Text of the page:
Hear how the ad was made
Life at Aviva
Wellbeing special: tips to tackle 'lockdown anxiety'
27 Jul 2021
In the first of a mini-series of wellbeing specials...
Hear from Heather and Brittani
Life at Aviva
The power of a sonic logo
23 Jun 2021
When Aviva unveiled its new brand positioning, 'It takes Aviva', it did something it's never done before.
Listen to the podcast
Life at Aviva
Could robots lead to a better tomorrow?
29 Mar 2021
It's been a hundred years since the word 'robot' was first used*, but are we another century away from seeing them in our daily lives?
Listen to the podcast
Life at Aviva
COVID-19: The man who sent everyone home
12 Feb 2021
One year on from when we started hearing about COVID-19, we speak to John Bernard, Aviva's Director of Group Corporate Security.
Listen to the podcast
Can ‘cognitive reserve’ improve resilience to dementia?
9 Dec 2020
In the latest episode of the Aviva Quantum podcast, we talk about increasing our resilience to the effects of dementia.
Listen to the podcast
Retirement in the time of coronavirus
19 Oct 2020
People in mid-life are a population under strain. Could a simple app, empower them to take control and improve their work, wealth and wellbeing?
Listen to the podcast
Flexible working: what workers want
23 Sep 2020
What can supportive employers do to make working from home easier for their people?
Listen to the podcast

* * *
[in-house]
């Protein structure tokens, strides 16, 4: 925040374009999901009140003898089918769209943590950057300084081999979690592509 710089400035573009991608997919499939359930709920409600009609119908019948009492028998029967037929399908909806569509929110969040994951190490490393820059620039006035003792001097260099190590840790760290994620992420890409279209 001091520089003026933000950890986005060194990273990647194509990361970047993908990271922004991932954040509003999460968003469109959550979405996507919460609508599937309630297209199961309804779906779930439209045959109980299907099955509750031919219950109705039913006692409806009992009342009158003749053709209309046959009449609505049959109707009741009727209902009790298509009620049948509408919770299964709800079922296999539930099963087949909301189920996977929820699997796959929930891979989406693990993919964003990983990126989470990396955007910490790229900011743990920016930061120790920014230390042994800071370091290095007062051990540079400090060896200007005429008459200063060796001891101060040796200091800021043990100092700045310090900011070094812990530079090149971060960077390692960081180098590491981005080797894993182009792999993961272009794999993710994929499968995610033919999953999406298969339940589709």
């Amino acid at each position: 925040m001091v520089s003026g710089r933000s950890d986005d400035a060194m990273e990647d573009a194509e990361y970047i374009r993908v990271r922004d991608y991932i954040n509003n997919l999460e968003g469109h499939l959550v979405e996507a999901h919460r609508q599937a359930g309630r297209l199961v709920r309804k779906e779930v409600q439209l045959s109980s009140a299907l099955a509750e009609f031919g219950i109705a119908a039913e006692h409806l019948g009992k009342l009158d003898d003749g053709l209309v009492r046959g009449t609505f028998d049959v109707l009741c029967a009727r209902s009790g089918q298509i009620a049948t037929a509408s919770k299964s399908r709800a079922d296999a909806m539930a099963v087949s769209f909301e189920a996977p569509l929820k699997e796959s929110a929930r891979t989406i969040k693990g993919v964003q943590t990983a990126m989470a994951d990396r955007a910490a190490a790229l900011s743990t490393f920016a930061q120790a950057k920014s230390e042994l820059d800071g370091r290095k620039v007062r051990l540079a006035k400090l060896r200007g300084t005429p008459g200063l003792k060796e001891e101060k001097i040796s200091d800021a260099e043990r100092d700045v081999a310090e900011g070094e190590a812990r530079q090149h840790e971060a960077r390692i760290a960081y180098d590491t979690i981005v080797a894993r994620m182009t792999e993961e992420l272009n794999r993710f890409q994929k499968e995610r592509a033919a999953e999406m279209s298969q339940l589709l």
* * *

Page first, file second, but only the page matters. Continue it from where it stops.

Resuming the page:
How to be a leader when you're at home
16 Jul 2020
COVID-19 has seen millions of people swap their offices for homeworking. How can you be an effective leader from home?
Listen to the podcast
Ever heard of an MOT for humans?
5 Sep 2019
Every year, you put your car in for its MOT. But how often do we take a step back and give the important areas of our life an assessment?
Listen to the podcast
Dementia: the 21st century's biggest killer
3 Sep 2019
Dementia is the 21st century's biggest killer and 1 in 3 babies born now will go on to develop dementia.
Listen to the podcast
The AIQ Podcast: Finding flow
3 Sep 2019
Good collaboration is key to success in almost every field, from business to finance to sport.
Listen to the podcast
A victimless crime?
3 Sep 2019
Is insurance fraud a victimless crime? We take a look at the how insurance fraud is changing - and the impact it has.
Listen to the podcast
Change the world with your pension
3 Sep 2019
If you save money, you are an investor. But do you know how and where your money is being invested?
Listen to the podcast
Just 35 minutes to yourself
3 Sep 2019
The 'sandwich generation' is the term used for those people who are simultaneously caring for their children and their ageing parents.
Listen to the podcast